While on their faces these statutes might seem to grant the U. S. Attorney such authority, an examination of the legislative history makes their scope less clear.

Since § 547 is more clearly applicable to the instant case than § 516, its background will be examined first. The Judiciary Act of 1789 provided that a person should be appointed in each judicial district to

act as attorney for the United States . . . whose duty it shall be to prosecute in such district all delinquents for crimes and offences, cognizable under the authority of the United States, and all civil actions in which the United States shall be concerned. . . .

Act of Sept. 25, 1789, ch. 20, § 35, 1 Stat. 92. While on its face it would seem to provide that the district attorney (as he was known until 1948) would only prosecute criminal and civil actions, he in fact had much discretion in defending cases in which the government was concerned.4 In 1863 Congress provided that it was the attorneys' duty to appear on behalf of all revenue officers, Act of Mar. 3, 1863, ch. 76, § 13, 12 Stat. 741 now 28 U.S.C. § 547(3), although earlier it had provided for payment to them when they defended any officers of the United States for acts done in the "lawful discharge of their duties." Act of Aug. 16, 1856, ch. 124, § 12, 11 Stat. 50.5 The Supreme Court sanctioned district attorneys defending cases by interpreting the words "to prosecute all civil actions" as

covering any case in which the district attorneys are employed to prosecute the interests of the government in any civil action, whether such interest be the subject of attack or of defense.6

Thus, while the statute prescribing the duties of district attorneys in defending cases may have appeared to be limited in scope, it was not so interpreted by the courts and the Attorney General.

The provision covering duties, which consisted of the original language of 1789 plus the 1863 addition covering defense of revenue officers, remained unchanged until 1948. See 28 U.S.C. § 485 (1940). In that year Title 28 was revised, the purpose thereof being to create a "modern, workable" judicial code. 93 Cong.Rec. 8384 (1947) (Remarks of Representative Robison). The revision specificially denominated the attorney as the United States Attorney and in 28 U.S.C. § 507(a) (Supp. IV, 1950)6a provided;

(a) It shall be the duty of each United States attorney, within his district, to:
. . . . . .
(2) Prosecute or defend, for the government, all civil actions, suits or proceedings in which the United States is concerned. . . .

Significantly, subsection (a)(2) contained the first statutory authorization for the U. S. Attorney to defend all civil actions in which the government was concerned. Presumably the revisers intended that the wording of the revision reflect the broad interpretation of the U. S. Attorney's duties by the courts and the Attorney General, yet there is no indication of that in either the Reviser's Notes, which accompanied the House Report, or the debate in Congress. The Reviser's Notes stated that the revision of the U. S. Attorney's duties merely changed the "arrangement and phraseology" and was a "consolidation" of prior law. H.R.Rpt. No. 308, 80th Cong., 1st Sess. A 60, 61 (1947), reprinted at 28 U.S.C.A. § 547 (1968). The only debate in Congress on the revision concerned the creation of the Tax Court. 93 Cong.Rec. 5049-50, 8384-92 (1947); 94 Cong.Rec. 7927-30, 8498-501 (1948).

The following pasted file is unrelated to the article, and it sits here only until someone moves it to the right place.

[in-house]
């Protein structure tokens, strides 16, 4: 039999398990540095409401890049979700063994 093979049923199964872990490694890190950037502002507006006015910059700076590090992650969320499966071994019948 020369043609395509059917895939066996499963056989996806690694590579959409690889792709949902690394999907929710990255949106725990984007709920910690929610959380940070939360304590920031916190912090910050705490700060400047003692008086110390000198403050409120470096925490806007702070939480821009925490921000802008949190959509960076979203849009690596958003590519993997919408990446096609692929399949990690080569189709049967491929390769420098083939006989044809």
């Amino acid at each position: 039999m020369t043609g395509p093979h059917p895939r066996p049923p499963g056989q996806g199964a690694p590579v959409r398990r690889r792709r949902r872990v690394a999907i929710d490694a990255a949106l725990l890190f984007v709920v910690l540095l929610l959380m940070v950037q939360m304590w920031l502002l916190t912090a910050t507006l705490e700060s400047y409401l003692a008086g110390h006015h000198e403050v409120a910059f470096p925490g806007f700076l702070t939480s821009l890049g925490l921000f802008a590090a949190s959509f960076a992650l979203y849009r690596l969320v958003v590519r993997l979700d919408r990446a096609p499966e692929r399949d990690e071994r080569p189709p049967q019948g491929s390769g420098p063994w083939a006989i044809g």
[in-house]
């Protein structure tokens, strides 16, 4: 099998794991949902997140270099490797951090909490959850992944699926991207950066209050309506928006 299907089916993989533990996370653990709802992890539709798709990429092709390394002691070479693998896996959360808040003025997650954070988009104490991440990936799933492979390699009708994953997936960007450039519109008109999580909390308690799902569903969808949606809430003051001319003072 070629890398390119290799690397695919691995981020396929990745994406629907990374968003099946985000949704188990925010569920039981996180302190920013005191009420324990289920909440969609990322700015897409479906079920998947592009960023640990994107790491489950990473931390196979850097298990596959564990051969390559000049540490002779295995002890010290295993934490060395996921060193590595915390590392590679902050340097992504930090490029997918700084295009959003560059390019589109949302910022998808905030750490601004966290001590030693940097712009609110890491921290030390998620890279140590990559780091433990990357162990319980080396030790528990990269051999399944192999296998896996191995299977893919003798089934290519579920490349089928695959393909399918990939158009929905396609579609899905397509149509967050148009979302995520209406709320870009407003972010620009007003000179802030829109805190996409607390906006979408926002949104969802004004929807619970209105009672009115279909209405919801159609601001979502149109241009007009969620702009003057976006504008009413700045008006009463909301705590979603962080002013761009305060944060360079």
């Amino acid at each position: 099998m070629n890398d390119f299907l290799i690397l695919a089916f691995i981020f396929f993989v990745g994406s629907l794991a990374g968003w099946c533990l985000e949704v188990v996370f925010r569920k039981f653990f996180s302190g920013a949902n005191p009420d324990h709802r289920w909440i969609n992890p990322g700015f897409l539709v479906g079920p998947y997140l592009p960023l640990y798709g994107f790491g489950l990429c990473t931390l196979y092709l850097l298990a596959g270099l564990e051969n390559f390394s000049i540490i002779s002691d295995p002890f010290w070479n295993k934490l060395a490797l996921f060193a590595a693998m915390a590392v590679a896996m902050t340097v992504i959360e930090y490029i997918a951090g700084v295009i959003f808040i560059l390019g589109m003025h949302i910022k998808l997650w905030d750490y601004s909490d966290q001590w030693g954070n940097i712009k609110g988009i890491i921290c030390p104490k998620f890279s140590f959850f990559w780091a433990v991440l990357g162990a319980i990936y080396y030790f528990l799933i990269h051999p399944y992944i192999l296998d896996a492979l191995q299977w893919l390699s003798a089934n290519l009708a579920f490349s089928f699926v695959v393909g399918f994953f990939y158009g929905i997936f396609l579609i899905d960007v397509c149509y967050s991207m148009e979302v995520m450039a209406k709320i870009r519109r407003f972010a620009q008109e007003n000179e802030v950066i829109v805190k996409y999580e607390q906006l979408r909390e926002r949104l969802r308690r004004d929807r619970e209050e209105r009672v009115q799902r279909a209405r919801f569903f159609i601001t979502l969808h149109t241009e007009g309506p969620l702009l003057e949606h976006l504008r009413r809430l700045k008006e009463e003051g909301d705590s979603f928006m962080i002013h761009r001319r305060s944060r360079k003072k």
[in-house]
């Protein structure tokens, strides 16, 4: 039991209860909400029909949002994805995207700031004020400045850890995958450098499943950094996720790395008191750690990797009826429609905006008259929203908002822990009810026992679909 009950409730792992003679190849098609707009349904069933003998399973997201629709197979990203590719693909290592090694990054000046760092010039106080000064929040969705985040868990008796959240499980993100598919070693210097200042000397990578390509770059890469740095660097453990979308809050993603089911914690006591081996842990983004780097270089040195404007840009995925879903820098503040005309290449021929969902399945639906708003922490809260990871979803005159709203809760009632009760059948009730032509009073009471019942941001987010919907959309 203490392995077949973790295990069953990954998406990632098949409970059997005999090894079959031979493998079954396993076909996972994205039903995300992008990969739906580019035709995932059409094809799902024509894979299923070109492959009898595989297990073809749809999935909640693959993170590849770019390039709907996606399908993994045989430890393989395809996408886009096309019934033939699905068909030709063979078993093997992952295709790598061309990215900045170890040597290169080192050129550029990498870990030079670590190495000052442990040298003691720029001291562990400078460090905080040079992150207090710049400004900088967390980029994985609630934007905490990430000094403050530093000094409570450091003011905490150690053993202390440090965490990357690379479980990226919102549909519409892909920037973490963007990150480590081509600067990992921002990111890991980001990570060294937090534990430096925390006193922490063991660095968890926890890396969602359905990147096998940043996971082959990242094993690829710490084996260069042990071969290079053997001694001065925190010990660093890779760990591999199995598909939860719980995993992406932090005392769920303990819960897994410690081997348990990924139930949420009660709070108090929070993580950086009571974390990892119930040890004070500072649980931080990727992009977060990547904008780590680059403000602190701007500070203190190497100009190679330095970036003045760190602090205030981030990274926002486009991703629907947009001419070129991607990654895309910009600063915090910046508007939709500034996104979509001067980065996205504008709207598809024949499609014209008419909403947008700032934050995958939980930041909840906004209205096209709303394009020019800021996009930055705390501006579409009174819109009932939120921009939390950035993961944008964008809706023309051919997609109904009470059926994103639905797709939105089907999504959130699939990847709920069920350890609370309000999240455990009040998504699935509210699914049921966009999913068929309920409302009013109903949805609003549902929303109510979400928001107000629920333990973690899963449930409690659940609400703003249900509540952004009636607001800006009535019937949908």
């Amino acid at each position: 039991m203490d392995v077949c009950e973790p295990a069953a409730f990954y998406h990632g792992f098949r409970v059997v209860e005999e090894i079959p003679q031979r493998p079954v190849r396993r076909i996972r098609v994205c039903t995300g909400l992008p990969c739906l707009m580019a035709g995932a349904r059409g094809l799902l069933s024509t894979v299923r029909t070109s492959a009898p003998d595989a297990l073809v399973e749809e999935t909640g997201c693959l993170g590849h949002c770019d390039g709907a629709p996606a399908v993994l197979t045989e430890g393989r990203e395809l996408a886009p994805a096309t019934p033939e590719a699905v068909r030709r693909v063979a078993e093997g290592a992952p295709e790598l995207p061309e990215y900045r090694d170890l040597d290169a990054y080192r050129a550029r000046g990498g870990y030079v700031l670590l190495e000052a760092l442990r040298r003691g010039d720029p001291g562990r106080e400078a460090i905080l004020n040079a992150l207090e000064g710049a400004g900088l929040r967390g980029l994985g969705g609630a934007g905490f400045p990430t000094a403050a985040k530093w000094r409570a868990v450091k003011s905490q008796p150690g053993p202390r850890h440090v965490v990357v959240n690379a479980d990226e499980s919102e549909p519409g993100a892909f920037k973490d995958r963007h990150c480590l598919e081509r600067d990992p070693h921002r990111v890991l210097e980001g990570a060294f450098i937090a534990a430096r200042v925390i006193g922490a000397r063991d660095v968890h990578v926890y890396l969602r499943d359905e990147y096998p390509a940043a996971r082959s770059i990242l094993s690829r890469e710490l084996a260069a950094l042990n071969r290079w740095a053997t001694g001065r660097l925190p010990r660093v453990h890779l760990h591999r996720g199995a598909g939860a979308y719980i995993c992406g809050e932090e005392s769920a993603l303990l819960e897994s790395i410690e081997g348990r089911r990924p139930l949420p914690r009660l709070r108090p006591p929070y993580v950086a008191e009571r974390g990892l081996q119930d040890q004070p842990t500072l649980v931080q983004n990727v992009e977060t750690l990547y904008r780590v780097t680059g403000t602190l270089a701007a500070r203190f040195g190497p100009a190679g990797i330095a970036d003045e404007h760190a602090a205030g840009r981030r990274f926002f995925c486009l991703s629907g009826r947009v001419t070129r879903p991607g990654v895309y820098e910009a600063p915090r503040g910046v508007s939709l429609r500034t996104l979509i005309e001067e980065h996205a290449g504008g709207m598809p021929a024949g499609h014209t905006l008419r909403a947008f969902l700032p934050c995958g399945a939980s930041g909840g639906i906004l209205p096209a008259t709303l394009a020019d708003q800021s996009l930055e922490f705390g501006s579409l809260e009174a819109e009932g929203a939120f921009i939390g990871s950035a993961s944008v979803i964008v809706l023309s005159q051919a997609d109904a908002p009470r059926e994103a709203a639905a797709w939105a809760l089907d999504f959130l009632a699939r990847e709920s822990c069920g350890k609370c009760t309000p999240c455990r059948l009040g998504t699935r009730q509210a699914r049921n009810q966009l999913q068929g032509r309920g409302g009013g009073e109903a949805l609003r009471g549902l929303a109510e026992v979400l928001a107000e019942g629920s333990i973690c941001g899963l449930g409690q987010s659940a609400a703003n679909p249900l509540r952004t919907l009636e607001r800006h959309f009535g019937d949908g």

In 1949 Congress amended various parts of the revision in order to "correct minor typographical and clerical errors.

. . ." 95 Cong.Rec. 5826 (1949) (Remarks of Senator O'Conor). Those involved in the revision may have realized that the U. S. Attorney's duties enumerated in the revision did not conform to the prior statutory law, because one of the amendments changed the first part of 28 U.S.C. § 507(a), which had read "It shall be the duty of each United States attorney. . . ." It was amended to read, "Except as otherwise provided by law, it shall be the duty of each United States attorney. . . ." Act of May 24, 1949, ch. 139, § 71, 63 Stat. 100. One of the purposes of the 1949 amendments was to clarify

"the language of some sections to conform more closely to the original law, or to remove ambiguities"

that had been discovered. H.R.Rpt. No. 352, 81st Cong. 1st Sess. 1 (1949). While neither the House Report nor floor debate7 indicates the reason Congress made that particular amendment, it is not unreasonable to assume that "Except as otherwise provided by law" was added to conform the revision more closely to the original law.

Thus, while courts, when faced with the question, have liberally construed the duties of U. S. Attorneys in appearing in cases in which the United States is "concerned,"8 there is not much evidence that Congress intended to give them unlimited discretion to appear in any and all cases.

A similar conclusion is reached when the background of the other provision upon which the U. S. Attorney relies, 28 U.S.C. §...